THE ELEPHANT STORY
THE ELEPHANT STORY
Our journey into the world of elephant polo began in a small school ground near the Golden Triangle Four Seasons Tented Camp when our dear friend, Jason Friedman, introduced us to this addiction in 2006. The fascination with this bizarre sport changed many of our lives to create our focus on elephant conservation and the formation of the not-for-profit The Elephant Story to support the 300 elephants in the small village of Moo Baan Chang with a veterinarian and English-speaking teachers to educate the children and provide them the opportunity to enter university.
Our spiritual leader in this endeavor has been John Roberts who should be referenced as “The Elephant Whisperer” in his capacity as head of The Golden Triangle Asian Elephant Foundation. He has been devoted to elephant conservation most of his life and is shown below wearing his normal mahout home-spun cotton shirt. I once saw him in a conservation meeting in Bangkok and could hardly believe it was John wearing a jacket and a tie. Khun Wee and Khun Seng, below, rounded out our elephant education program.
My close friend, Khun Suphapong, shown below at a King’s Cup elephant polo tournament was instrumental in creating my perspective on Thailand from the time I met him thirty-seven years ago and we became business partners. Sadly, he passed several years back leaving a hole in many of our lives.
Apart from the usual suspects shown below, Bobby Dent on the far left has made The Elephant Story a great success. Bobby has decided it is time to retire and will be moving to Palm Springs, California to live a life of leisure. We will miss him beyond belief, but it is time for him to take a breather and enjoy life.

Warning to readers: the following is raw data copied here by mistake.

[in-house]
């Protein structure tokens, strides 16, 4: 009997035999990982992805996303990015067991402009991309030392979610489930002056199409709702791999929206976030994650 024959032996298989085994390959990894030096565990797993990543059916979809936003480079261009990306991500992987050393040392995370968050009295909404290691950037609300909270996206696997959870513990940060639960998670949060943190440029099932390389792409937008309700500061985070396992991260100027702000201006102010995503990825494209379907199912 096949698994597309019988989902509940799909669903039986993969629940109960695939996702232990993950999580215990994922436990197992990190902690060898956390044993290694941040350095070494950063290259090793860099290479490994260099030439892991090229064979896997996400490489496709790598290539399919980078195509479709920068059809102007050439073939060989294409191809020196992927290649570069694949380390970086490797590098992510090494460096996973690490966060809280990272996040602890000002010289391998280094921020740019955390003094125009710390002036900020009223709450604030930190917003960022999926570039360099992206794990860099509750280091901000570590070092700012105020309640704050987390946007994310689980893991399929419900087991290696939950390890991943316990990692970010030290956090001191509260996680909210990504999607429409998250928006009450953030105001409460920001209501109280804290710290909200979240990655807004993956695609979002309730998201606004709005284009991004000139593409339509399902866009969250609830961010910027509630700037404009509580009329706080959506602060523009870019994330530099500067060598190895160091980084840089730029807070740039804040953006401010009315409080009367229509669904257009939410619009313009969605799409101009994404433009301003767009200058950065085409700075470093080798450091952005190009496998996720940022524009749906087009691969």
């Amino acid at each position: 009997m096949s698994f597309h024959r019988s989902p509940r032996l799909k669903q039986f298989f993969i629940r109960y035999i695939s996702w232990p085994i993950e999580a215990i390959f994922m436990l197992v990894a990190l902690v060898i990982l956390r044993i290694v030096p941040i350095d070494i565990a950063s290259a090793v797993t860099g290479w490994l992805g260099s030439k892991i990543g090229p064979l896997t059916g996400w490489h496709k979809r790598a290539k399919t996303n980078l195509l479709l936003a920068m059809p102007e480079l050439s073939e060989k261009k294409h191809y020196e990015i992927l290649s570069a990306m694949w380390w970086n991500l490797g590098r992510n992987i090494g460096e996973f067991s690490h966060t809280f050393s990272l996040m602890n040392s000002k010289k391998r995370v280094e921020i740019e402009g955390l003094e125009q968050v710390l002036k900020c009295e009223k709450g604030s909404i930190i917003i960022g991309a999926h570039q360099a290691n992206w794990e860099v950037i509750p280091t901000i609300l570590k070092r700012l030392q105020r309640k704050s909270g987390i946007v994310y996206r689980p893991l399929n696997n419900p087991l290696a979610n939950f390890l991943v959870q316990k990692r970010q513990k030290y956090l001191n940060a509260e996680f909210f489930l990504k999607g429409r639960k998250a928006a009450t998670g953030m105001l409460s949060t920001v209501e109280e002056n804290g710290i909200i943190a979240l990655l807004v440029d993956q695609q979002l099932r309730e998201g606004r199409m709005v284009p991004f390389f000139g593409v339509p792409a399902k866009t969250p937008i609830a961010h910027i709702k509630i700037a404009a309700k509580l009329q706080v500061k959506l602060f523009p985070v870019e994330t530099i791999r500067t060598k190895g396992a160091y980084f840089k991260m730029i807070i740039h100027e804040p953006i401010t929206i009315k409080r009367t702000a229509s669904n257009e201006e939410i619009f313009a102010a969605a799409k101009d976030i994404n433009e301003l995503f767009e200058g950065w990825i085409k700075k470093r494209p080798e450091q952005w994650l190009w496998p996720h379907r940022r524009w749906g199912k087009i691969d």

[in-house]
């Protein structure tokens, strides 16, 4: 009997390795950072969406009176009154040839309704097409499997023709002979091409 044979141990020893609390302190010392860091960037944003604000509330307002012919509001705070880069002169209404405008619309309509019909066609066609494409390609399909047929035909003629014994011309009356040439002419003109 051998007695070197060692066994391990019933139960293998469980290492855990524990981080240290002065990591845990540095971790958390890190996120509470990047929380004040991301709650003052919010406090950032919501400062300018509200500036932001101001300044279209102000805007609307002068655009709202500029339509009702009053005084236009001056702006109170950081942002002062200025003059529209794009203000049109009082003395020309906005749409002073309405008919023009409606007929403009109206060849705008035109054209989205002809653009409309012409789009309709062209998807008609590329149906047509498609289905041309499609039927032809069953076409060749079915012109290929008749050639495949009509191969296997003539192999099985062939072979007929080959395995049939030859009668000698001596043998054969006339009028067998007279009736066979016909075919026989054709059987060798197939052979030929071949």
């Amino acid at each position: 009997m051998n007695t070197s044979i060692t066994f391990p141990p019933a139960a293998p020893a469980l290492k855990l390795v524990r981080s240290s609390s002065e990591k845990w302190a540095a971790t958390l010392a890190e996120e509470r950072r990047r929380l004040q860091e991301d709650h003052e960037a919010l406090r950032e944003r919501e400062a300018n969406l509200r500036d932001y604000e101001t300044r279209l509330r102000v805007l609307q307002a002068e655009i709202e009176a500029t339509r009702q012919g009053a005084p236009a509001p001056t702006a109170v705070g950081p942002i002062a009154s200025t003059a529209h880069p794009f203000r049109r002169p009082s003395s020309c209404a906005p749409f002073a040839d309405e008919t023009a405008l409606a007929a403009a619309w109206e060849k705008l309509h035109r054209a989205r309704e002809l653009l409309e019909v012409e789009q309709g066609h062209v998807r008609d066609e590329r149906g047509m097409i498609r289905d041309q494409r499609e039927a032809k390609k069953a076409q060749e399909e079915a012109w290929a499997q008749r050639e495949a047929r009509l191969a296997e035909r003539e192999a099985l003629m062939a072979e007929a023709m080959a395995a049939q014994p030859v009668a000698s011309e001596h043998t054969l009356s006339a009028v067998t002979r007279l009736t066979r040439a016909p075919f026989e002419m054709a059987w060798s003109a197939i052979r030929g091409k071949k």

Following our introduction to elephant polo in the school yard, we graduated to our first King’s Cup to find it challenging given the large number of well-trained, veteran horse polo players who adapted to elephant polo for the fun of it. In the image below, I am being chased by the veteran horse and elephant polo player Raj Kalan, the silver fox, who has since passed as well. Obviously, we lost to his veteran team.
I must say what we lacked in elephant polo experience, we more than compensated with style and joie de vivre. Jason’s mother Karin is seated below next to Joey. She is a force of her own. In one of our early competitions against a German team, they accused us of influencing the mahout drivers of the elephants as we spoke Thai enabling us to control the match. John Roberts went ballistic and called the game which we won. On a later competitive occasion, they evened the score and came by to pay their respects to Jason’s mom. She turned to me and said, “I hate those f-------- Germans.” It was a fair statement for her as she is German.
Playing in the annual King’s Cup seemed to be insufficient, so we formed our own tournament in the Moo Baan Chang elephant village to take the sport to the source and play twice a year. It was a boon to the economy of this small village and great fun for the players to be deeply immersed in the elephant culture. Our underlying mission was to educate the youngsters in this small, remote village. For some two thousand years, the villagers have been elephant people going back to the days of capturing elephants in the wild. It is very strange to see an average of three elephants for every village home.